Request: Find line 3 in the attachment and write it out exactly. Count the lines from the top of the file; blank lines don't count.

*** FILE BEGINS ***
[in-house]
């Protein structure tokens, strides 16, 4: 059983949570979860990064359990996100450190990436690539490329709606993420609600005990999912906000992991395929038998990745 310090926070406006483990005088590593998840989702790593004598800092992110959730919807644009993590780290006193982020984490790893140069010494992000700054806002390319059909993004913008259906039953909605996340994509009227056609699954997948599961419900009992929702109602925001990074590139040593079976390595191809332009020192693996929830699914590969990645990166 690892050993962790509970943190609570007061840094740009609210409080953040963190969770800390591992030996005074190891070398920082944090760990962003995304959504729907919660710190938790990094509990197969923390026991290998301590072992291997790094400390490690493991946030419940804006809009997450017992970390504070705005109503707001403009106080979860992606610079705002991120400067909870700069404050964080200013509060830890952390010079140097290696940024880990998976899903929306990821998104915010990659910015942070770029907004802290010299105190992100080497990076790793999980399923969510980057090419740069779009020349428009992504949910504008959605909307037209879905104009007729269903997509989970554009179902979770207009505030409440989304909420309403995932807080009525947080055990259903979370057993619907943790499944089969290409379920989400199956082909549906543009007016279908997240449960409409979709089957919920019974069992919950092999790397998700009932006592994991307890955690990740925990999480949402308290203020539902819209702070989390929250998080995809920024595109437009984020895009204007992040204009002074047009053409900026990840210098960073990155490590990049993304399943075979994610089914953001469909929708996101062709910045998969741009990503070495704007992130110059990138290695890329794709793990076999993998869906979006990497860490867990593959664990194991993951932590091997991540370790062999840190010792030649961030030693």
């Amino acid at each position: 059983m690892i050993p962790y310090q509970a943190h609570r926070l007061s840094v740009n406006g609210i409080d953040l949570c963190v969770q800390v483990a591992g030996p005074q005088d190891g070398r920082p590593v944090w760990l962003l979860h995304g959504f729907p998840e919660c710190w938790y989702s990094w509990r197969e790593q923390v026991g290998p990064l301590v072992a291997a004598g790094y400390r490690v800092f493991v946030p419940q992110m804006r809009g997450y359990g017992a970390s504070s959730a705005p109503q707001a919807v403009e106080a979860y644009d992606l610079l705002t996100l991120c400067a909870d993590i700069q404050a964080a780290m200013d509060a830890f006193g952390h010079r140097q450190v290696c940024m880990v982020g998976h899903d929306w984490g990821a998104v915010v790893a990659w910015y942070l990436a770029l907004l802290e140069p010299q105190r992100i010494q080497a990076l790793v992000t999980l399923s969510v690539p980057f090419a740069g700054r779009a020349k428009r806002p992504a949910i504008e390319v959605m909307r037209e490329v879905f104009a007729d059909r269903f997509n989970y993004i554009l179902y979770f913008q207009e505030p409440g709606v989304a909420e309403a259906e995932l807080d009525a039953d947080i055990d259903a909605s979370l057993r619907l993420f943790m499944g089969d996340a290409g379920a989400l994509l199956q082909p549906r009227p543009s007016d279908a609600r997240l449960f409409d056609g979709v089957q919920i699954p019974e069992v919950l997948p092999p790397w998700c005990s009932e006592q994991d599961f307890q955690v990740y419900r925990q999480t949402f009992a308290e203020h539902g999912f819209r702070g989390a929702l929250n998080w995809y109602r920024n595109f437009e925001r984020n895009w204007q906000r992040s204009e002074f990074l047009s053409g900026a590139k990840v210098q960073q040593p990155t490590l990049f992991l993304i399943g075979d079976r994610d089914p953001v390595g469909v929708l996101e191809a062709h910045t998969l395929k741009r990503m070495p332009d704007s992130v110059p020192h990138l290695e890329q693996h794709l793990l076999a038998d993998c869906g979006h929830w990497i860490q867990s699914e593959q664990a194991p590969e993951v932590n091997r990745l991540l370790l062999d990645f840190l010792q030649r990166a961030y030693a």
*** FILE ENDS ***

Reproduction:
């Amino acid at each position: 059983m690892i050993p962790y310090q509970a943190h609570r926070l007061s840094v740009n406006g609210i409080d953040l949570c963190v969770q800390v483990a591992g030996p005074q005088d190891g070398r920082p590593v944090w760990l962003l979860h995304g959504f729907p998840e919660c710190w938790y989702s990094w509990r197969e790593q923390v026991g290998p990064l301590v072992a291997a004598g790094y400390r490690v800092f493991v946030p419940q992110m804006r809009g997450y359990g017992a970390s504070s959730a705005p109503q707001a919807v403009e106080a979860y644009d992606l610079l705002t996100l991120c400067a909870d993590i700069q404050a964080a780290m200013d509060a830890f006193g952390h010079r140097q450190v290696c940024m880990v982020g998976h899903d929306w984490g990821a998104v915010v790893a990659w910015y942070l990436a770029l907004l802290e140069p010299q105190r992100i010494q080497a990076l790793v992000t999980l399923s969510v690539p980057f090419a740069g700054r779009a020349k428009r806002p992504a949910i504008e390319v959605m909307r037209e490329v879905f104009a007729d059909r269903f997509n989970y993004i554009l179902y979770f913008q207009e505030p409440g709606v989304a909420e309403a259906e995932l807080d009525a039953d947080i055990d259903a909605s979370l057993r619907l993420f943790m499944g089969d996340a290409g379920a989400l994509l199956q082909p549906r009227p543009s007016d279908a609600r997240l449960f409409d056609g979709v089957q919920i699954p019974e069992v919950l997948p092999p790397w998700c005990s009932e006592q994991d599961f307890q955690v990740y419900r925990q999480t949402f009992a308290e203020h539902g999912f819209r702070g989390a929702l929250n998080w995809y109602r920024n595109f437009e925001r984020n895009w204007q906000r992040s204009e002074f990074l047009s053409g900026a590139k990840v210098q960073q040593p990155t490590l990049f992991l993304i399943g075979d079976r994610d089914p953001v390595g469909v929708l996101e191809a062709h910045t998969l395929k741009r990503m070495p332009d704007s992130v110059p020192h990138l290695e890329q693996h794709l793990l076999a038998d993998c869906g979006h929830w990497i860490q867990s699914e593959q664990a194991p590969e993951v932590n091997r990745l991540l370790l062999d990645f840190l010792q030649r990166a961030y030693a």